Jewish education provides a perfect opportunity for collaboration. In the 21st century, there is an urgency in the Jewish community as we note troubling trends such as shrinking synagogue memberships, post-denominational inclinations, preferences to ‘pay as you go,’ a decline in non-Orthodox day schools, an increasing percentage of interfaith families and a new generation where Israel is less at the center. How we choose to address Jewish education will have a direct impact on the trends we are experiencing. A collaborative process of reflection, learning and examination with voices from both national and local funders, leaders, educators and learners is bound to do more than each funder working independently. In fact, it could shed light on how we can work collectively to move the needle in a significant way on Jewish education in America.
There are many avenues for collaboration and not one form will work for every issue or group of funders. Three essential key points to consider:
- Start by building relationships: Talking about local experiences and national trends will enlighten both sides. Sharing information makes all funders better informed decision makers.
- Create joint funding opportunities: Local funders can support national efforts through general support or specific programs that are directly related to their local missions. Contracting with national organizations to provide their expertise locally is also an option. In addition to providing the essential support for infrastructure of national organizations, national funders could fund local programs, which can be informative for future national initiatives. One word of caution for national funders and organizations: have realistic expectations about the capacity of local funders; grants are not the only way that local sources can support national efforts.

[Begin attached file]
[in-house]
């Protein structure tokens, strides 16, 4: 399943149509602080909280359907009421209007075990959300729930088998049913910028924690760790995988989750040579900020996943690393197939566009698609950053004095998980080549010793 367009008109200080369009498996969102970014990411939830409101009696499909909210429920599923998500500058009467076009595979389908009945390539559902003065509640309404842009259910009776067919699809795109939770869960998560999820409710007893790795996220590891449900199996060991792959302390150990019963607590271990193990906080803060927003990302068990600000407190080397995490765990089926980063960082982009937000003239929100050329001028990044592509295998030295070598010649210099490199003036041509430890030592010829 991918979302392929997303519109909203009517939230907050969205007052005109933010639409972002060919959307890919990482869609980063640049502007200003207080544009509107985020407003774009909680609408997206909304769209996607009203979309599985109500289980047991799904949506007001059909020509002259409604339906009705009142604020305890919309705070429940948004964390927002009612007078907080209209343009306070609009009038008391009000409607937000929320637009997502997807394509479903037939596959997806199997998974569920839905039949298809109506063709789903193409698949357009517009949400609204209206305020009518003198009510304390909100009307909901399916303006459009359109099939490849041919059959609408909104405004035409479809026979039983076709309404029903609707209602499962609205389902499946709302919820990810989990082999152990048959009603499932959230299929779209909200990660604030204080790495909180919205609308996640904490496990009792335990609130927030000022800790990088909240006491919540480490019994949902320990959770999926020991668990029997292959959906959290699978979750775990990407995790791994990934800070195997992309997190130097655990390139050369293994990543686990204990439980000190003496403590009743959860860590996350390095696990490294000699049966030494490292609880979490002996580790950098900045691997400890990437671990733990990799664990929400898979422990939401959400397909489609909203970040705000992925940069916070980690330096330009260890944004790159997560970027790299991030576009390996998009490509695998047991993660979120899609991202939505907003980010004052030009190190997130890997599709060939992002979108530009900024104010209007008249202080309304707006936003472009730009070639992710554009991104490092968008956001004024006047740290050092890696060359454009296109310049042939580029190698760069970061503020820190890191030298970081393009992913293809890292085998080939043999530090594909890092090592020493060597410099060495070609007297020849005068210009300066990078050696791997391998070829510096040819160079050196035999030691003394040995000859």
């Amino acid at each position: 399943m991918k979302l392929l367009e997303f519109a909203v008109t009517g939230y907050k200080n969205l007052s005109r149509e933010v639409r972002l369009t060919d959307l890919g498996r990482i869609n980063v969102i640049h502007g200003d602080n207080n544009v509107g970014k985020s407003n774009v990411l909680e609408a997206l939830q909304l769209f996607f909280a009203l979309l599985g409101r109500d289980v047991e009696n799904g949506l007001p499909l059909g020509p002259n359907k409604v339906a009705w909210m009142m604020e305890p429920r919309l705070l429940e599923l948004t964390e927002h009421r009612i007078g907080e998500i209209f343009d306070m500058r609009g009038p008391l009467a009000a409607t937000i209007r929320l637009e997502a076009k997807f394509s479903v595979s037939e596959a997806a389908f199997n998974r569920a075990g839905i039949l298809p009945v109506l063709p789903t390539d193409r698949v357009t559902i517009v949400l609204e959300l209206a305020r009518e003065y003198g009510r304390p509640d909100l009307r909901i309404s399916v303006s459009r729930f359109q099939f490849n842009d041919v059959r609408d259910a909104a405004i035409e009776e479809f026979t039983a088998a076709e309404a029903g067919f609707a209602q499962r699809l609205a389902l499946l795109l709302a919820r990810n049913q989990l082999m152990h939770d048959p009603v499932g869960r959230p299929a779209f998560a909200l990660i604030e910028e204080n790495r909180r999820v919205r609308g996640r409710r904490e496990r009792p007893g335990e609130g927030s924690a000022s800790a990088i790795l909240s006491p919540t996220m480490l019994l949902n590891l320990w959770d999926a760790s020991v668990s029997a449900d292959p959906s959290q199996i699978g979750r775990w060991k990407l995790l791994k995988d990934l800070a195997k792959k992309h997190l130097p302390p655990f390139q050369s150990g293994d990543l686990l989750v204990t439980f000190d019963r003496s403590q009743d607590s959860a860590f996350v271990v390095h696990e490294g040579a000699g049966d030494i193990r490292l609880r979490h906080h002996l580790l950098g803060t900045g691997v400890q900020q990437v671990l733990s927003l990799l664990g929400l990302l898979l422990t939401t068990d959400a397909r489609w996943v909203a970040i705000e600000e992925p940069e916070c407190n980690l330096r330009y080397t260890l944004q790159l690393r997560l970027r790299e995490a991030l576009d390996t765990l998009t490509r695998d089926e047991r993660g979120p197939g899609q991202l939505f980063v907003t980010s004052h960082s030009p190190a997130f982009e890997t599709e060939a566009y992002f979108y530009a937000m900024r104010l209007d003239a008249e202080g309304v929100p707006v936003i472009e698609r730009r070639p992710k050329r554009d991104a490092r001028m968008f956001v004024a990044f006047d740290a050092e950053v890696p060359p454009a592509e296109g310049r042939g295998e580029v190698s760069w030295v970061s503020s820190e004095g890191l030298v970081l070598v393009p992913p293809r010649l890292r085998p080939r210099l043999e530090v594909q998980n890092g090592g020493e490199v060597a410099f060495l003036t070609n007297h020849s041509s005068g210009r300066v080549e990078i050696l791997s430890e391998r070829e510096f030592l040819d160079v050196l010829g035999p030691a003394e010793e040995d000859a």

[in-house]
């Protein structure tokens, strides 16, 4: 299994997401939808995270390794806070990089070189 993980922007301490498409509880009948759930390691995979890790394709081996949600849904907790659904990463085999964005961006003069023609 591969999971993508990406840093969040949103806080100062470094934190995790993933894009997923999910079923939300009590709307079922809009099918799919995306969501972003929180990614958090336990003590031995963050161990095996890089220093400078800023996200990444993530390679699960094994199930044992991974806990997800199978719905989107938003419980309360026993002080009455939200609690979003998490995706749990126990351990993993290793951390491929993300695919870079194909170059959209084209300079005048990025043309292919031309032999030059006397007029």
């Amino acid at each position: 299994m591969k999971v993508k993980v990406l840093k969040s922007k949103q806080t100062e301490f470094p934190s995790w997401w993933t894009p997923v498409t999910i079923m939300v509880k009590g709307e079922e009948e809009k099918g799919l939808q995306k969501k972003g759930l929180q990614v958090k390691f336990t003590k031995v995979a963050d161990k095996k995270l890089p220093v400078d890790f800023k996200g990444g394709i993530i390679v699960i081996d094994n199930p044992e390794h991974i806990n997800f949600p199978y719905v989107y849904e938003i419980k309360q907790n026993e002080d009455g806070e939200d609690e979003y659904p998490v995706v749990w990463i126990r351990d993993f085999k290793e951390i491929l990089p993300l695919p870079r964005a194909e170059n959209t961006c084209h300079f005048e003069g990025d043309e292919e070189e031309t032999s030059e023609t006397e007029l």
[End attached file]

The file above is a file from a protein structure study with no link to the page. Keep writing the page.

- Form strategic partnerships: The Jewish community can address broader issues and put our best minds together to yield greater impact through collaboration. This can be done through methods including appreciative inquiry models, brainstorming opportunities, coalition building, collective impact and shared funding through giving circles.
Cummings Foundation President and CEO Simon Greer noted in his article earlier this year: “It is imperative that foundations expand their mission to include aggressive outreach to others in the philanthropic field … In addition, while much attention is paid to the larger, more established foundations, the 10,000 family foundations, which are newer to their philanthropy endeavors, provide a huge opportunity for new ideas, new resources and new collaborations.”
This is not a theoretical question. If we are going to successfully address the long-term health and vibrancy of our Jewish community in the 21st century, collaboration is essential. By honoring and recognizing respective assets and fostering a proactive willingness to the collaborative process, local and national funders can and should work together for the greater good.
Shari L. Edelstein is a philanthropic consultant and the former Executive Director of 18 Pomegranates.
A previous article in the series, “Act Global to Think Local” by Marcella Kanfer Rolnick, can be found here.